Author(s): Edwards AM, Cooke CB
Abstract Share this page
Abstract The aim of this study was to determine whether 4 weeks of inspiratory muscle training (IMT) would be accompanied by alteration in cardiopulmonary fitness as assessed through moderate intensity oxygen uptake (V(.)O(2)) kinetics and maximal aerobic power (V(.)O(2max)). Eighteen healthy males agreed to participate in the study [training group (Tra) n=10, control group (Con) n=8]. Measurements of spirometry and maximal static inspiratory mouth pressure ( PI(max)) were taken pre- and post-training in addition to: (1) an incremental test to volitional exhaustion, (2) three square-wave transitions from walking to running at a moderate intensity (80\% ventilatory threshold) and (3) a maximal aerobic constant-load running test to volitional fatigue for the determination of time to exhaustion ( T(lim)). Training was performed using an inspiratory muscle trainer (Powerbreathe). There were no significant differences in spirometry either between the two groups or when comparing the post- to pre-training results within each group. Mean PI(max) increased significantly in Tra ( P<0.01) and showed a trend for improvement ( P<0.08) in Con. Post-training T(lim) was significantly extended in both Tra [232.4 (22.8) s and 242.8 (20.1) s] ( P<0.01) and Con [224.5 (19.6) and 233.5 (12.7) s] ( P<0.05). Post-training T(lim) was significantly extended in Tra compared to Con ( P<0.05). In conclusion, the most plausible explanation for the stability in V(.)O(2) kinetics and V(.)O(2max) following IMT is that it is due to insufficient whole-body stress to elicit either central or peripheral cardiopulmonary adaptation. The extension of post-training T(lim) suggests that IMT might be useful as a stratagem for producing greater volumes of endurance work at high ventilatory loads, which in turn could improve cardiopulmonary fitness.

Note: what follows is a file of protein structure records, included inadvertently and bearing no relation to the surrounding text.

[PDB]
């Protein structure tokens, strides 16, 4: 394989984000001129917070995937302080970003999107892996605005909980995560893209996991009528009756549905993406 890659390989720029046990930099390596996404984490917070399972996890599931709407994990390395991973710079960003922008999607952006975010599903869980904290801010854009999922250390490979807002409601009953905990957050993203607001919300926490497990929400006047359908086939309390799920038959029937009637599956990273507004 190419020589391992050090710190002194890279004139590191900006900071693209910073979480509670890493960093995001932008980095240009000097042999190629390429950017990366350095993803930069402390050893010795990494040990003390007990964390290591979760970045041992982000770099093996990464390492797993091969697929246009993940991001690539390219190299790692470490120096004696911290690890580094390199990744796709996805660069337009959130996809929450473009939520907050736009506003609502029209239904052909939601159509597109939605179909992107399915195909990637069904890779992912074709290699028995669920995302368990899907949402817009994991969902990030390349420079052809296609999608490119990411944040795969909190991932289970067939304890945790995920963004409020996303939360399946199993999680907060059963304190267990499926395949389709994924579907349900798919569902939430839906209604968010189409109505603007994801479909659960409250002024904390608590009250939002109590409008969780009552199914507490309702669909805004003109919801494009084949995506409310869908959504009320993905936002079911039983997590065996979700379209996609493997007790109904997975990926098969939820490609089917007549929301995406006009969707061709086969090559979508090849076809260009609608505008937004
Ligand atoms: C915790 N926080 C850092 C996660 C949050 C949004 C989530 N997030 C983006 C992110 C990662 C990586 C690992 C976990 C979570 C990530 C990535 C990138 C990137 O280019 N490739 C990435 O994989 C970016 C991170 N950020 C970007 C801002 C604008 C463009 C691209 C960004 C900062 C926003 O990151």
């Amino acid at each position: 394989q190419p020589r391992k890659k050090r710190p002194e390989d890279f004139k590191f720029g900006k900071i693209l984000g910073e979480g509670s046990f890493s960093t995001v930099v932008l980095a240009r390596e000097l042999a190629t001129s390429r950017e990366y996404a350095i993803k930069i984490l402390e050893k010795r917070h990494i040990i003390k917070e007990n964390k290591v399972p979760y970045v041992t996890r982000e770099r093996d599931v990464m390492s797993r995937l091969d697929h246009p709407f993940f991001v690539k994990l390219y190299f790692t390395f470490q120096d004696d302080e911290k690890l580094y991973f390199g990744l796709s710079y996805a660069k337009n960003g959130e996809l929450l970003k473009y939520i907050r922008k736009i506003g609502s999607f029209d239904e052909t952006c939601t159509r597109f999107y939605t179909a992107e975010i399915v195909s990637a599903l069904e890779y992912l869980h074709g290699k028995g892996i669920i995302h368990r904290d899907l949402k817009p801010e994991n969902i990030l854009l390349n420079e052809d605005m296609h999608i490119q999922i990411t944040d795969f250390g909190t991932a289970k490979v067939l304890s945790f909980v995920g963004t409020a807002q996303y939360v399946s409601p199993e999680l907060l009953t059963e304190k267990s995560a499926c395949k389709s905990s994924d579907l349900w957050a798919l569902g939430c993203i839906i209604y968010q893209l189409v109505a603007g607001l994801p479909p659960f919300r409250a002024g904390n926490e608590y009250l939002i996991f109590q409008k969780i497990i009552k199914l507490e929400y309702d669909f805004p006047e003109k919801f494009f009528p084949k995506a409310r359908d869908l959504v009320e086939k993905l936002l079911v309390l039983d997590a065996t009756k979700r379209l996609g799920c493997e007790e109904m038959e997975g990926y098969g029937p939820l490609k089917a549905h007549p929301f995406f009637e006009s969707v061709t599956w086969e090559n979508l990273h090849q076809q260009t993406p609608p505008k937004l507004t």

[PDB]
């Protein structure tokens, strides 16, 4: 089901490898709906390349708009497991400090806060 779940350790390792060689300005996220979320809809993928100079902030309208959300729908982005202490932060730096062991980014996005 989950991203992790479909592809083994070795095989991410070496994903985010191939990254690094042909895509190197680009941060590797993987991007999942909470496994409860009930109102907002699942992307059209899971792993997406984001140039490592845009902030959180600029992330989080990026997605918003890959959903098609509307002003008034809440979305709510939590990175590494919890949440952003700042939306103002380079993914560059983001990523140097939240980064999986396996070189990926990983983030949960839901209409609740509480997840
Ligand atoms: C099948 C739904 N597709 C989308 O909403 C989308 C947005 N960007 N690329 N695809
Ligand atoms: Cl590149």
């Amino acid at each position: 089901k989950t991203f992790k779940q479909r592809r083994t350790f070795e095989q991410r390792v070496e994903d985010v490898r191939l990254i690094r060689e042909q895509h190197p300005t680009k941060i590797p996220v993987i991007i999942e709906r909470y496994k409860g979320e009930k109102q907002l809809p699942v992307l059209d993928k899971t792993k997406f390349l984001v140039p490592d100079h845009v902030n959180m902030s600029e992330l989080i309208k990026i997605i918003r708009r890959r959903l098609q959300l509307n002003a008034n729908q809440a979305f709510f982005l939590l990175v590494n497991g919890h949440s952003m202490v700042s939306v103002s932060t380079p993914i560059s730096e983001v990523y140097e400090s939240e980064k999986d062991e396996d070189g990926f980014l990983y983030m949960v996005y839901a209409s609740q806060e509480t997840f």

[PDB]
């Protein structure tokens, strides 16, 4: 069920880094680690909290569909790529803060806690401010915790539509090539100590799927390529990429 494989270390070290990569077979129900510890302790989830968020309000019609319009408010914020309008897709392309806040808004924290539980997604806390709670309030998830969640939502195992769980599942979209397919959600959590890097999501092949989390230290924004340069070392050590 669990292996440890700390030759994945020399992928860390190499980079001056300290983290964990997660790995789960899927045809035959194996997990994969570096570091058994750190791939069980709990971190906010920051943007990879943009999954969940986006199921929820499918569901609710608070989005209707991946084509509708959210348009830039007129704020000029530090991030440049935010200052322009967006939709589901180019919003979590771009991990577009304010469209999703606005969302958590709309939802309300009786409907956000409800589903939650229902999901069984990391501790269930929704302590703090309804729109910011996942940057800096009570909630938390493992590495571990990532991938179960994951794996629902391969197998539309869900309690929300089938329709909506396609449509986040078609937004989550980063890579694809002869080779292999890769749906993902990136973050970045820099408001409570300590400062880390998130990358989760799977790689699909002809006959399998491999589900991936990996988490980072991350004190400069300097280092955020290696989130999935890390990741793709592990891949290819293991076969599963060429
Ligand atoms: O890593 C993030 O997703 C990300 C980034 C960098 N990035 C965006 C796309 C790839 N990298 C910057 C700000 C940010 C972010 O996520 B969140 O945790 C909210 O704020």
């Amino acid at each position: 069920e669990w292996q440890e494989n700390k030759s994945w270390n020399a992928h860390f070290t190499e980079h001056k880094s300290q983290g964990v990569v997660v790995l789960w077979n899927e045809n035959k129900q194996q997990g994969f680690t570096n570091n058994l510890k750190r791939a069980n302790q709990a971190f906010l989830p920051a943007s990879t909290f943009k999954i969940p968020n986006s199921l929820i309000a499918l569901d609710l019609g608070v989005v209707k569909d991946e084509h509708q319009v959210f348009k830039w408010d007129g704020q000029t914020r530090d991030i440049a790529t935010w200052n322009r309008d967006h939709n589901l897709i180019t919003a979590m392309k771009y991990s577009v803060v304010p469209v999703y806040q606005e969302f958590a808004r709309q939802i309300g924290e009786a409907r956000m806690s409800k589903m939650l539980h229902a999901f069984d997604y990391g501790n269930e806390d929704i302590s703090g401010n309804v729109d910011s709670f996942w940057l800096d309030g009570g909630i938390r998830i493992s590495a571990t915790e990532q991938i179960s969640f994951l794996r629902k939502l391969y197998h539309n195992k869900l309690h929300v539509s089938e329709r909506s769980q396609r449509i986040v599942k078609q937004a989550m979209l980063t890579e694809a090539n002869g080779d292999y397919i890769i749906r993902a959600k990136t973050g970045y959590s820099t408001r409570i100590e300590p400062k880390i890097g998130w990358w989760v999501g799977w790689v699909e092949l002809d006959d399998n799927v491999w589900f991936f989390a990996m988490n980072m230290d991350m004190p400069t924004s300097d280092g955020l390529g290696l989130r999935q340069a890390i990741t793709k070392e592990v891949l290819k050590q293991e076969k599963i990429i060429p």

This article was published in Eur J Appl Physiol
and referenced in Journal of Pulmonary & Respiratory Medicine